European cities #1: Zaporozhye, Ukraine

In this series I will be talking about all the European cities I have been to or had the pleasure of passing. I am a “Euro hopper” and the majority of the places that I go on holiday too are in Europe, some are the generic tourist places, but some are more off the beaten track and wild.

I will be starting off in a place that is close to my heart. The city of Zaporozhye (zah-pah-roe-zsh-ya) in the east of The Ukraine.I go there occasionally to visit my grandparents, but this is the only reason I would consider going to such a godforsaken city. It is a mainly industrial town, so it does have it has huge flaws. You can’t walk anywhere without being able to catch sight of some ghastly tower chimneys, belching out smoke all day into the polluted sky. The majority of the large industrial wealth of the city is located in one small area to the west. Any wary eyed traveler can spot the rancid smoke mushroom clouding up the view into the overlooking countryside. Not very enjoyable that is to say the least.

About 99 percent of the housing is dilapidated old flats. It really adds a vibe of poverty to the region which, if it’s your kind of thing, can be an attraction to come here. The flats are all soviet era breeze block monstrosity’s that pop up anywhere and everywhere across the skyline, housing sixty years of low income and the struggle of living. Of course the locals try to add some shine to their own houses; adding some new furniture here and there, personalising it. But it can’t make up for the drab and depressing exterior which every flat possess, row on row.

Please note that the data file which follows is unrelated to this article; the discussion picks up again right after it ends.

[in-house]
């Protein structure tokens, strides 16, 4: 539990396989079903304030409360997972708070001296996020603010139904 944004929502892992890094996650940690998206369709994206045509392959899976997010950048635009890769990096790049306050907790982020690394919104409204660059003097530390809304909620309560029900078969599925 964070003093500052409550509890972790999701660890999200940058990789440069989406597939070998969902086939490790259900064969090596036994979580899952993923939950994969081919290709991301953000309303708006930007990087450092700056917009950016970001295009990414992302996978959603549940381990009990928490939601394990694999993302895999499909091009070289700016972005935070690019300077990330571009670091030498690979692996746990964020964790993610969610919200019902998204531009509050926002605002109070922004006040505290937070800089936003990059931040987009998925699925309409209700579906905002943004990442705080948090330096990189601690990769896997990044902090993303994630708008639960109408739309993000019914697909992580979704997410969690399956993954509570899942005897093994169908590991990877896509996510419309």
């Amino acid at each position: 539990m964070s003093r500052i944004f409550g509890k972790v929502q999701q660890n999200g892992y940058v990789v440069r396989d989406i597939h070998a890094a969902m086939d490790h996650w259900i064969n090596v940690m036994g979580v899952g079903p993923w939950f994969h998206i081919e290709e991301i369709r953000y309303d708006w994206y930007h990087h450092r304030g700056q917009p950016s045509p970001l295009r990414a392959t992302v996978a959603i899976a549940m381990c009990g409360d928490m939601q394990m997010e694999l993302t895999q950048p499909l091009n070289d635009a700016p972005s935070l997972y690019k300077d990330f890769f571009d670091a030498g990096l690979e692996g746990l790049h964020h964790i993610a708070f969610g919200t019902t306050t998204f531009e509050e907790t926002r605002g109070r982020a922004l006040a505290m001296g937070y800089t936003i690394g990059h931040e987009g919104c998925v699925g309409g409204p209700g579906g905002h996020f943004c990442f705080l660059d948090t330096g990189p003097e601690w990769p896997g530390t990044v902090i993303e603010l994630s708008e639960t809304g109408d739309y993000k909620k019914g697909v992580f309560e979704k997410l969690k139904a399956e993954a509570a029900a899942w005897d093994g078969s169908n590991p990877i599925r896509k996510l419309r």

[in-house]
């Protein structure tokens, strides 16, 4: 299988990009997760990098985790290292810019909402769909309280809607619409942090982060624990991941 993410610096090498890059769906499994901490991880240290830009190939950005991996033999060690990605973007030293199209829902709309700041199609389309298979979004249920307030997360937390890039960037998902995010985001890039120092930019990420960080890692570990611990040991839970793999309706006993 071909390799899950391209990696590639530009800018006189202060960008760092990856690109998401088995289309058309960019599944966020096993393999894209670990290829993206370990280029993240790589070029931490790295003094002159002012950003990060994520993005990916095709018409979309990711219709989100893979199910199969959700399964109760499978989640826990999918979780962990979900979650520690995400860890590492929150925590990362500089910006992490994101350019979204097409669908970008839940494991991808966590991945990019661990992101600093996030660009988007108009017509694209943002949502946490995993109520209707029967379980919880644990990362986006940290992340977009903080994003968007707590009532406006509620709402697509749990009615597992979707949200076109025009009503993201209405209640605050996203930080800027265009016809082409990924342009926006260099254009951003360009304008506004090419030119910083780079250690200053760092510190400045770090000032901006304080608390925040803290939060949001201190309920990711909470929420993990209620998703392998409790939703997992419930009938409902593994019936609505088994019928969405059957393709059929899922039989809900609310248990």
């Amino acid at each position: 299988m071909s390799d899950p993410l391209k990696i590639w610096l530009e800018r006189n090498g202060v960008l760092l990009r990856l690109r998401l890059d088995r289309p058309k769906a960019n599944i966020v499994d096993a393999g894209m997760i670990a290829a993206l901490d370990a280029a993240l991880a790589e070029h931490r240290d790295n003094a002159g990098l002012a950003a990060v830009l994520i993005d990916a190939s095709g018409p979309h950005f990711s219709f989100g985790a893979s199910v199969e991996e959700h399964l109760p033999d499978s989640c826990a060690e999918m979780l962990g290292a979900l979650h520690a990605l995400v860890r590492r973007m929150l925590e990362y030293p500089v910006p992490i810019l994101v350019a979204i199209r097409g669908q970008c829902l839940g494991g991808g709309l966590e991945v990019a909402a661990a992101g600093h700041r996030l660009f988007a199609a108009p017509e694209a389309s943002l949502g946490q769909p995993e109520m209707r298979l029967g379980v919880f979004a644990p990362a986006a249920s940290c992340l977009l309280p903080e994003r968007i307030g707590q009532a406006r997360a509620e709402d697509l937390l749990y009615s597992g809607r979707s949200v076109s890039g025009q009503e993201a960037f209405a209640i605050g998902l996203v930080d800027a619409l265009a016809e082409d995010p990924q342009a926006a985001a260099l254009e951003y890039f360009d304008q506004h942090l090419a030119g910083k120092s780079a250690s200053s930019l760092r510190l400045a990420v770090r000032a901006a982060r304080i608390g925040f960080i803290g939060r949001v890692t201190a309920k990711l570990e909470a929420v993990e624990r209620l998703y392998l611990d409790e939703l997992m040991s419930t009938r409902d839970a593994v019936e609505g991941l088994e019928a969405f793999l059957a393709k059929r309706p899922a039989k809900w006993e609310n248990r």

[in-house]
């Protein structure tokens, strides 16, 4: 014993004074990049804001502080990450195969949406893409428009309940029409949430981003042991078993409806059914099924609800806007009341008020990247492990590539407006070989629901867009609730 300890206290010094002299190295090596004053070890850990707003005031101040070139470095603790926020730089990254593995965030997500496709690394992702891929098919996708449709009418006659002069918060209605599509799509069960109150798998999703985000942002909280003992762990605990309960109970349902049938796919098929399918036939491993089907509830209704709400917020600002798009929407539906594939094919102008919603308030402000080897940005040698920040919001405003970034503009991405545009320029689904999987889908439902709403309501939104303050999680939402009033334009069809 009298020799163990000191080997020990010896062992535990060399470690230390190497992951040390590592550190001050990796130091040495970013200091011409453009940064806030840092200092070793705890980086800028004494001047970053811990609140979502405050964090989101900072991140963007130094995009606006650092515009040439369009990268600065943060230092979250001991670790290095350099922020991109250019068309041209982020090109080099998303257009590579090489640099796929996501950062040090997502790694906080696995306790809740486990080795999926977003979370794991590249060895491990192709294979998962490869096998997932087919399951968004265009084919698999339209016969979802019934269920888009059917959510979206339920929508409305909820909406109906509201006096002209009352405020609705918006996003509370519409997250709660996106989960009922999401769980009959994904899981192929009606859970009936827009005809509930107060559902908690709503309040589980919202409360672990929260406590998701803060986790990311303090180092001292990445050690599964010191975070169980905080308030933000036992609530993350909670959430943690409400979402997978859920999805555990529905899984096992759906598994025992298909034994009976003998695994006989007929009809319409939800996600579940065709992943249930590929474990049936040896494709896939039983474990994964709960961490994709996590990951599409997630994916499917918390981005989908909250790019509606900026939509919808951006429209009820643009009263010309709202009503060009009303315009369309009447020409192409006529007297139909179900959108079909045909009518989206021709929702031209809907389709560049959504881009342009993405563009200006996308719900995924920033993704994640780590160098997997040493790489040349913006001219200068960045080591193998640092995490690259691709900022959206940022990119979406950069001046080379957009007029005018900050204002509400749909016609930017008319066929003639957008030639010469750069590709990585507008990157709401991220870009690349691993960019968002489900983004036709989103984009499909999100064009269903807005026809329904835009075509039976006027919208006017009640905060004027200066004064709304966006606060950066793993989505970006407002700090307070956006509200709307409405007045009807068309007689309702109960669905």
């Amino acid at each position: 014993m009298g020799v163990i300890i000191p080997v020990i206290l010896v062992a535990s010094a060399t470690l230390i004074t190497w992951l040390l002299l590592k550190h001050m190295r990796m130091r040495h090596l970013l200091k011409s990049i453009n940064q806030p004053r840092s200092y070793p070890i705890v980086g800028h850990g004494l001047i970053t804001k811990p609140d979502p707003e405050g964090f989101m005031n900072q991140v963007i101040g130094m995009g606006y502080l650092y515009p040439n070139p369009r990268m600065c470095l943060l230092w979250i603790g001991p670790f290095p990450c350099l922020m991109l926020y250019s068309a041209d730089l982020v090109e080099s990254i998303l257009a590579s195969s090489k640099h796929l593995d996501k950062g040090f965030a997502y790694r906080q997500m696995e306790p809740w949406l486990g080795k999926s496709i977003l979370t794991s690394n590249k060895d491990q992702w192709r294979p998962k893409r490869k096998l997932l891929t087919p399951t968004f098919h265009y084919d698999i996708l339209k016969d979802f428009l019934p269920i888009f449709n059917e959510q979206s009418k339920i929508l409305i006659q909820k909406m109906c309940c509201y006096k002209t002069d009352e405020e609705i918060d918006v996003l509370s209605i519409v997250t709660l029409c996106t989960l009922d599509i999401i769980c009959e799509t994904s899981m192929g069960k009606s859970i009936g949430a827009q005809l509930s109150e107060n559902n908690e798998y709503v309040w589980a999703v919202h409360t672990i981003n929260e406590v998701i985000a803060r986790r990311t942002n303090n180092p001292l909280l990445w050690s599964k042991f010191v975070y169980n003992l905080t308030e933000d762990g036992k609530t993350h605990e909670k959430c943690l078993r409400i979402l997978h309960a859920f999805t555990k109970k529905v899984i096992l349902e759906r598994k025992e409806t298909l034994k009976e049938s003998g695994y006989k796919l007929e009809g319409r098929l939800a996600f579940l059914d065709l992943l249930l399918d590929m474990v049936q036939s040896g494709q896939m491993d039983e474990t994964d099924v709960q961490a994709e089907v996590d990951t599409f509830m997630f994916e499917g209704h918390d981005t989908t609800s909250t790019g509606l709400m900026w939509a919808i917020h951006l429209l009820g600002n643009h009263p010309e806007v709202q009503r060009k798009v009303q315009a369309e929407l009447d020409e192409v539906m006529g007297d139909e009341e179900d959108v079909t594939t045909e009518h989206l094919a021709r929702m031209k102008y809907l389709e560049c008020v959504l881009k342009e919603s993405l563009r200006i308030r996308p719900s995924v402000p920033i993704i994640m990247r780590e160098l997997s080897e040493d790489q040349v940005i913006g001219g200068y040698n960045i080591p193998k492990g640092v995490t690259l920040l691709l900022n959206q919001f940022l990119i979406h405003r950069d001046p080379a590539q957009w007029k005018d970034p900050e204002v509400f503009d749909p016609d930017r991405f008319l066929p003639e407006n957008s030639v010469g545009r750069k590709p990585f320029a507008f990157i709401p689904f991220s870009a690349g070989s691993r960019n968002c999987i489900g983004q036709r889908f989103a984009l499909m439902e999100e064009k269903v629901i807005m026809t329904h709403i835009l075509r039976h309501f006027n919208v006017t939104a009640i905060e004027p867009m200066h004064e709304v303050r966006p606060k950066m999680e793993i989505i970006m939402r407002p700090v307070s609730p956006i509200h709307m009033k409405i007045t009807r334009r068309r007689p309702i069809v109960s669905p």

Fortunately there are some upsides to this city. There are major tourist attractions. An example of this is the Dnieper dam. This is a soviet style hydroelectric plant turned tourist zone that no longer produces power. It is a beautiful sight; 600 meters of chiseled concrete skimming along the bright cyan river below. It is a marvel to behold. The dam is also home to the highest river lock in Europe. All you water transportation fans will love it.

You can take a tourist boat that travels from the Dam to the heartland of Zaporozhye: Khortytsia (whor-tea-t-sa), home of the infamous cossacks. They were a semi military group formed in the 14th century. You would probably recognise them from their dancing  and horseback skills. Zaporozhye has various attractions dedicated to these warriors. The re constructed forts are well worth a look at as they are beautifully recreated and they provide a deep insight into cossack life.

Zaporozhye is famous for them

Zaporozhye is famous for them

Also an important part of the city is Lenin prospect. This the main street and is a straight road for a couple of miles that goes right through the city. This is the longest prospect of its kind at a staggering 10.8km long.

It takes about 40 minutes to walk down the main stretch of it and that is at a brisk pace! You can find the new age shopping malls here, which sell a range of goods at cheap prices. The malls are weaved in with the soviet buildings, many of which stand regal and proud in the dusty atmosphere of the city and once were focal points of the communist party. Another place you can visit here is the multitude of squares that dot the route, each on offering a different view of the city. Some are green and lush, while others are large with stone structures adorning it.

So my overall advice is if you are a fan of niche tourist locations like I am, you will get a sense of enjoyment from this city. If you are a sun and sea kind of person, don’t go here. only for the well traveled people that are among you.

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